Most people do not attempt to define words, even words they use daily, such as religion, spirituality, and the various words used to describe God. As a result, they usually have only misconceptions about God. The following are some words used to describe God in Judaism.
- God: The origin of the modern English word God is uncertain but many scholars think it is derived from an ancient word meaning to call or invoke. It focuses on human activity and indicates their desire to worship and to call for help. It doesn’t describe the essence of the deity. However, the ancient term for the deity used in many ancient cultures around Israel, before the birth of Abraham, focuses on the essence of the deity and is the basis for the Jewish, Christian, and Muslim understanding.
- El and Elohim: Many ancients used El, which means “powerful”; the deity is a powerful force that can perform all kinds of good acts. Elohim is not a name. All the words in Hebrew for God denote God’s power. Abraham met with Melchizedek king of Salem in Genesis 14, who called his deity el elyon, the “highest power.” The Torah uses a similar term “Elohim,” a plural form of El indicating “the most powerful.” Elohim is also used for powerful humans. Genesis 6:2’s benei elohim is not “sons of God” but “sons of mighty (people).” Exodus 21:6 “bring the person to Elohim” does not suggests bringing him to God, but to judges. I understand the words in Genesis 1:2 ruach elohim, which is usually translated as “the spirit of God hovered over the face of the waters,” which I think is an unnecessary anthropomorphism, as “a mighty wind,” Many ancient and modern Jews add el to their name, as in Israel. Since the English word “real’ is pronounced the same as the second part of Israel. Many people misspell Israel as Isreal.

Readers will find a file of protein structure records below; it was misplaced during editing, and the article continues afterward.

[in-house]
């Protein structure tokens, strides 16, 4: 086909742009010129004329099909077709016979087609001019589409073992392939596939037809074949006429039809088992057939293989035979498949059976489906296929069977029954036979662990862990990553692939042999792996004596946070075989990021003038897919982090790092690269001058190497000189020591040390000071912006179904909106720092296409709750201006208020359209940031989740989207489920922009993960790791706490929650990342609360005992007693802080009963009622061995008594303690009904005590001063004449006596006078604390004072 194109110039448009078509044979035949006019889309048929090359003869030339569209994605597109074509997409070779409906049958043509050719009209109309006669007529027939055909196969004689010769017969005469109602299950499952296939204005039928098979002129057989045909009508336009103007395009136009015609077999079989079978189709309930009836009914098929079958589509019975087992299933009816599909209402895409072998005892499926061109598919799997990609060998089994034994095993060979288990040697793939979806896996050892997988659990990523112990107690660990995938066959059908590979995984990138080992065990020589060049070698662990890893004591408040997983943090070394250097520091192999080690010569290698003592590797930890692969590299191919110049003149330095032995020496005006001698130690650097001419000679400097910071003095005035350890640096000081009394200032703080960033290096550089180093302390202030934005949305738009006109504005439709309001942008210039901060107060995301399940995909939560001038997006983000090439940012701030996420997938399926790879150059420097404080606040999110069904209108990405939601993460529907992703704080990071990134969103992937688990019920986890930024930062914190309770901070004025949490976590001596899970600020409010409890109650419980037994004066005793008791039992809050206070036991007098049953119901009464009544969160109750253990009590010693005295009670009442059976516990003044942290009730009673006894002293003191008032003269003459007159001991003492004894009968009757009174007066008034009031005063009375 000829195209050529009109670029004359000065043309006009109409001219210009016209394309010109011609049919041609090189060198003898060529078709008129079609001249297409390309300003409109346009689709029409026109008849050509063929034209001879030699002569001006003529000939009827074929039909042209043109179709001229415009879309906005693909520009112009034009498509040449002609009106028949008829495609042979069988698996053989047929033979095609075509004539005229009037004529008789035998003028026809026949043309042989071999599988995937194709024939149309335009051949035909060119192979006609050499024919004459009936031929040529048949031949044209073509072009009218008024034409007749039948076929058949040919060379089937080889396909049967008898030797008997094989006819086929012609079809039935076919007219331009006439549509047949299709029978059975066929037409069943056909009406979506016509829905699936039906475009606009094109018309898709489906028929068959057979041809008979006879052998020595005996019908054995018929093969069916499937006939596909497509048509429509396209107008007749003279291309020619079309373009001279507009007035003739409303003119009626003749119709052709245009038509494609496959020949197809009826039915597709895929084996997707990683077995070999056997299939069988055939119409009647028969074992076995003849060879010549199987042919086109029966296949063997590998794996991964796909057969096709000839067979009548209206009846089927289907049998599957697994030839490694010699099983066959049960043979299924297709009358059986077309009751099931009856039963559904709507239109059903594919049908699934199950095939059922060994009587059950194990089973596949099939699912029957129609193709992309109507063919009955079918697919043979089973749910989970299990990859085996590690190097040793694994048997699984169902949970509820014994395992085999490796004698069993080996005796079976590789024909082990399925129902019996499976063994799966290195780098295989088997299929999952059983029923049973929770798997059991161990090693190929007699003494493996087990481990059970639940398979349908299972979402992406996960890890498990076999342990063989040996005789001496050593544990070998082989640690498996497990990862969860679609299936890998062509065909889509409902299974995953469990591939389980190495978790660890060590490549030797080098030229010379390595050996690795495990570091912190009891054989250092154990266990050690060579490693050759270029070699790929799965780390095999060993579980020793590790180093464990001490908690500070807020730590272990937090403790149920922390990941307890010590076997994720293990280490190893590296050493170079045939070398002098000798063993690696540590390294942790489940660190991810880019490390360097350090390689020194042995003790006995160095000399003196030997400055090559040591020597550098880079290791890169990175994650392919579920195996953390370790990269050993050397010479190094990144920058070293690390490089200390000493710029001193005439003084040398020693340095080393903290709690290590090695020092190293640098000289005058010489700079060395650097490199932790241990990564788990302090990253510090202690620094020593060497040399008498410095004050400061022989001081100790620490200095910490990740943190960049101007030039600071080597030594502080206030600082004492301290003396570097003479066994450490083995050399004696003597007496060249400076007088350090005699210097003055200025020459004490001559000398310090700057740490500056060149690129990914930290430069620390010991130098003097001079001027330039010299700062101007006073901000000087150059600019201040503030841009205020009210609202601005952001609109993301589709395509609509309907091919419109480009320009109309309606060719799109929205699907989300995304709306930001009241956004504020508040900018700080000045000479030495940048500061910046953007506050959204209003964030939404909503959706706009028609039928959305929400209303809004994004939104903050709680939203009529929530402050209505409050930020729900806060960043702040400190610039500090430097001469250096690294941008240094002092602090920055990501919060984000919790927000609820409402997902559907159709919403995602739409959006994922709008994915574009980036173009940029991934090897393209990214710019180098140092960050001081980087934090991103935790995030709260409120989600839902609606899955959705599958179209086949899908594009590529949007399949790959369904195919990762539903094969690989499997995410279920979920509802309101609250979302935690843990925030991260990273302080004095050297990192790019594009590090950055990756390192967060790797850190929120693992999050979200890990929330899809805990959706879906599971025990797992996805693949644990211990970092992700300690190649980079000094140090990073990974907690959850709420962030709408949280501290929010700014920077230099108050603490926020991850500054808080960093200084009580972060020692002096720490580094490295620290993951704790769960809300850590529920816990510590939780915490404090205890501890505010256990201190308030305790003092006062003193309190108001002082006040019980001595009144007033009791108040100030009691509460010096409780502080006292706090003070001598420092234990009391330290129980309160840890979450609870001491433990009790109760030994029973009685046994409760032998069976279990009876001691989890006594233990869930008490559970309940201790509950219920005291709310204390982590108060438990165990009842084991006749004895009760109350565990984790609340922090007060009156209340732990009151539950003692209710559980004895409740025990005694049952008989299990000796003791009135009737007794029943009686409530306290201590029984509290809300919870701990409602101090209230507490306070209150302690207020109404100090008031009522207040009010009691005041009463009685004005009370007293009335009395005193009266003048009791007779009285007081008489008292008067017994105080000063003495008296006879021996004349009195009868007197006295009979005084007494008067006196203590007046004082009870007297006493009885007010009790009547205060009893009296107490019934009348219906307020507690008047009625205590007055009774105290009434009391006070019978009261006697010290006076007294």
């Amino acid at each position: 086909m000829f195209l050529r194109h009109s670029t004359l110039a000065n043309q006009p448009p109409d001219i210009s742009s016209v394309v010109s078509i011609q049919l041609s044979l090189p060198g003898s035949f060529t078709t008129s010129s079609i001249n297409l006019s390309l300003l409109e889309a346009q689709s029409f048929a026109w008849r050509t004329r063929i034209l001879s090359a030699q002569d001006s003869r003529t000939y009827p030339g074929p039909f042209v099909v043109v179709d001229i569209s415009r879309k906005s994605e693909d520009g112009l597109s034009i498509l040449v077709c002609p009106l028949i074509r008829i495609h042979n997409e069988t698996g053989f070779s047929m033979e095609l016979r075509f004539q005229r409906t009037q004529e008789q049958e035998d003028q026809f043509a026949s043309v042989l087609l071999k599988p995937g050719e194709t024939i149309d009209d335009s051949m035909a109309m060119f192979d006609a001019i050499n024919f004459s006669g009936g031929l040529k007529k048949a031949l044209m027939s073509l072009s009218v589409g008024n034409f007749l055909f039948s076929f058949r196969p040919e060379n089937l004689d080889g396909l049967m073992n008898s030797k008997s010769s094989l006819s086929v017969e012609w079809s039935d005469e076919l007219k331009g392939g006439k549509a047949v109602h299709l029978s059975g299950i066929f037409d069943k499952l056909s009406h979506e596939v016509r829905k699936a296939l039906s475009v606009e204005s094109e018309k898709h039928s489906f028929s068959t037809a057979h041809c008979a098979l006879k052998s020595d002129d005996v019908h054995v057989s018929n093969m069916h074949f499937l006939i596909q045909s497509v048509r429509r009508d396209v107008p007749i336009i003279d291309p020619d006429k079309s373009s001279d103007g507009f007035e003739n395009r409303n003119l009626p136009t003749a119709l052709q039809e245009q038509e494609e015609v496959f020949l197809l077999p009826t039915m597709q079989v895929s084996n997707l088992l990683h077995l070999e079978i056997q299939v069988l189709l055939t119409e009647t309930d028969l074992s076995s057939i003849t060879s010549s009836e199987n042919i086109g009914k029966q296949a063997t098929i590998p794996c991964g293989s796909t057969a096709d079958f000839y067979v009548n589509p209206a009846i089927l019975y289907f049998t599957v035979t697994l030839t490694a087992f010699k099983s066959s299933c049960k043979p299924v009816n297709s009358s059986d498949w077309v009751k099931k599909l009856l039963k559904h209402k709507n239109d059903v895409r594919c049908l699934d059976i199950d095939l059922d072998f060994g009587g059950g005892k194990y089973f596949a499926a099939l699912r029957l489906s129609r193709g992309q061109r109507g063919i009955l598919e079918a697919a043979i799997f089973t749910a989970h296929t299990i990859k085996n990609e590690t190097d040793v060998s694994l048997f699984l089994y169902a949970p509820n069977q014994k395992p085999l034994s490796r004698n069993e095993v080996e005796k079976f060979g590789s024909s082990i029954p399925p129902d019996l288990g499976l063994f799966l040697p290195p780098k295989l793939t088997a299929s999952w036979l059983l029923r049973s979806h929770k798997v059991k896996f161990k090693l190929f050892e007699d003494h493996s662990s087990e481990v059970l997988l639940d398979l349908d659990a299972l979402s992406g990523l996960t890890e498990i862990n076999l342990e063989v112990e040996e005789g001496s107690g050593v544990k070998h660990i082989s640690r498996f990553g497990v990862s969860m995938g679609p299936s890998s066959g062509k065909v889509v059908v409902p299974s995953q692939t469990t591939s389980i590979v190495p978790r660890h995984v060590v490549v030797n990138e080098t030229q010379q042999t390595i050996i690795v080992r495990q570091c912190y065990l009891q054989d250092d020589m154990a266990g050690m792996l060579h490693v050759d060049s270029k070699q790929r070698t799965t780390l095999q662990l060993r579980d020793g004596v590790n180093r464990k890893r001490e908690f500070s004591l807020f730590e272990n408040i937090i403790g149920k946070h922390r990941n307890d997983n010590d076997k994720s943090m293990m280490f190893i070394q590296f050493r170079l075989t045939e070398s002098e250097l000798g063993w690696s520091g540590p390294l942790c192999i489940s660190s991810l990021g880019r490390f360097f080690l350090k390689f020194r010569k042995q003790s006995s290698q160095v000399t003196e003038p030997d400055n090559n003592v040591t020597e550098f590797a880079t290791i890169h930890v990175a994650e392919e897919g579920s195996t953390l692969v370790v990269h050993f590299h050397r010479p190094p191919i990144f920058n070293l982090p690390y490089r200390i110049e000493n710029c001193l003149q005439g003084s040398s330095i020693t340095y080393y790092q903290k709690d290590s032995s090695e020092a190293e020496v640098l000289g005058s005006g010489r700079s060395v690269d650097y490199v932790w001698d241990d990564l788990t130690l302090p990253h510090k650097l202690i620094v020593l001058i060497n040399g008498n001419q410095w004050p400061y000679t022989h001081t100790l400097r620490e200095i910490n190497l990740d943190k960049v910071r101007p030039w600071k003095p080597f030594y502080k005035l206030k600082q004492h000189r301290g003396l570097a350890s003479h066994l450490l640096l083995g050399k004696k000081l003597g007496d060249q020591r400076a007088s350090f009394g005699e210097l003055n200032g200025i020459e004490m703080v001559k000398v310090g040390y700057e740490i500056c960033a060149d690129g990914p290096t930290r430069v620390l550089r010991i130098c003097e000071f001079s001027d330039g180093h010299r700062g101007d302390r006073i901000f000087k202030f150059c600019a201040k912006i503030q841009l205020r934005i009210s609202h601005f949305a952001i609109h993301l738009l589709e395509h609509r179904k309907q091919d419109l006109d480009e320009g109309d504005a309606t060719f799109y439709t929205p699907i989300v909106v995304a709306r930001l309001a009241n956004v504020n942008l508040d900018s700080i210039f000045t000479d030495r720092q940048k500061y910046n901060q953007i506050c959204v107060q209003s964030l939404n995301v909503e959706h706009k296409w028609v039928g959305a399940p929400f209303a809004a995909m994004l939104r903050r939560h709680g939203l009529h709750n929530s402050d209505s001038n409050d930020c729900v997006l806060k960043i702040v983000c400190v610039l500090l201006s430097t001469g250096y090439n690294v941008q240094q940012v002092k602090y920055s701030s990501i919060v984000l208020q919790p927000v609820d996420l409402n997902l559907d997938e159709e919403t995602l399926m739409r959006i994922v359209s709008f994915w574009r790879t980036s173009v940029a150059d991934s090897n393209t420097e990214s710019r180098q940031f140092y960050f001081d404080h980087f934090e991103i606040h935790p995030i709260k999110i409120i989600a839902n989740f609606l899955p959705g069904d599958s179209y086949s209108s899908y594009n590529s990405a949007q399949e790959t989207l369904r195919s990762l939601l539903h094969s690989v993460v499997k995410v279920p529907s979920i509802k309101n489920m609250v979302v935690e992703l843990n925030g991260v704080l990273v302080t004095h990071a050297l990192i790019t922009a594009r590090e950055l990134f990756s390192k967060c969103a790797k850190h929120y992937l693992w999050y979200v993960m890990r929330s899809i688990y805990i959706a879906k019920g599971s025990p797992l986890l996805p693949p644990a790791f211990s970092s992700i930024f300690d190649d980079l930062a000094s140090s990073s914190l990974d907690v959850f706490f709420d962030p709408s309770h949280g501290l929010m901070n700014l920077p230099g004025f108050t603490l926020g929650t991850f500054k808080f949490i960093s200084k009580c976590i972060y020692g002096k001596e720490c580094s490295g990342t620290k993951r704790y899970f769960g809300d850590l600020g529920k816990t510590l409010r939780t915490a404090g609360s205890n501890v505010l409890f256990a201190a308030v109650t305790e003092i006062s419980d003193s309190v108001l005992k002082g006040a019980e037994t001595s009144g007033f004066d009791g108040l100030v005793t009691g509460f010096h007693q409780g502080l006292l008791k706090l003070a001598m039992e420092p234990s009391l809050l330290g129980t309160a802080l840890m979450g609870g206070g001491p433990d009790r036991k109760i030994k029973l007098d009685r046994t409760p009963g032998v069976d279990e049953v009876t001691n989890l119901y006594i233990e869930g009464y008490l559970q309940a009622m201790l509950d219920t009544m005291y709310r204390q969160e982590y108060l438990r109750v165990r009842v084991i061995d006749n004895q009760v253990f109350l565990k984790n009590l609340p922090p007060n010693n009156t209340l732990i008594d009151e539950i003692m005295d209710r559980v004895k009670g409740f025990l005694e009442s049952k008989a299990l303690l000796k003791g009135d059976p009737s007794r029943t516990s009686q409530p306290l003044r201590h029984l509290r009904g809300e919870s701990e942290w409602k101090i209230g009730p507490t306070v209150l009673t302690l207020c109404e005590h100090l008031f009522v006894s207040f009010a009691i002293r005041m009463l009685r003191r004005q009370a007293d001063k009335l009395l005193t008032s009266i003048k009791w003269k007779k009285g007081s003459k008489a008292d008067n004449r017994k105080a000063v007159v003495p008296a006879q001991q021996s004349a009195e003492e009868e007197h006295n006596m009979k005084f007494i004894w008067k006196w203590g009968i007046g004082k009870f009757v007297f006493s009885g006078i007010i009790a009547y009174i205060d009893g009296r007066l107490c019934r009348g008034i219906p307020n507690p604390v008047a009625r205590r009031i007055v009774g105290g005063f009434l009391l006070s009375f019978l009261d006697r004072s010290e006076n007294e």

- Baal: The ancient Phoenicians and others called their deity Baal, which means lord, master, and possessor. The term is found frequently for idols in the Torah. It is not a name. There were many different Baals worshipped by the nations in the area. The most famous Baal was a storm god. Just as many ancient and modern Jews have el, God, added to their name, as in Israel, there were ancient Israelites such as the judge Gideon whose father named him Jerubaal. Baal is used in modern Hebrew, to indicate a husband (a custom frowned upon by many as demeaning to women since it means master) and possession, as in baal hachanut, store owner.
- Y-h-v-h: People think that the biblical y-h-v-h is God’s name, as someone might call his son Joey. In fact, y-h-v-h is a word, like the other words used for God that describes God’s essence. In Exodus 3:13–15, Moses asks God what is God’s name. God replies e’ye asher e’ye. Rashi explains that God is revealing something about the divine essence, “I will be with them (the Israelites) in this trouble (their slavery) and with them in future troubles.” E’ye and y-h-v-h have the same root which means “being,” God is what was, is, and what will be. When the German Bible critics translated the Bible, they transliterated the Hebrew yud as a J. So y-h-v-h became Jehovah, Yerushalayim was changed to Jerusalem, Yehoshua was transformed to Joshua, Yehudi Jew, and many more. Fortunately, they did not tinker with all names beginning with a Yisrael was not changed to Jisroel, but Israel.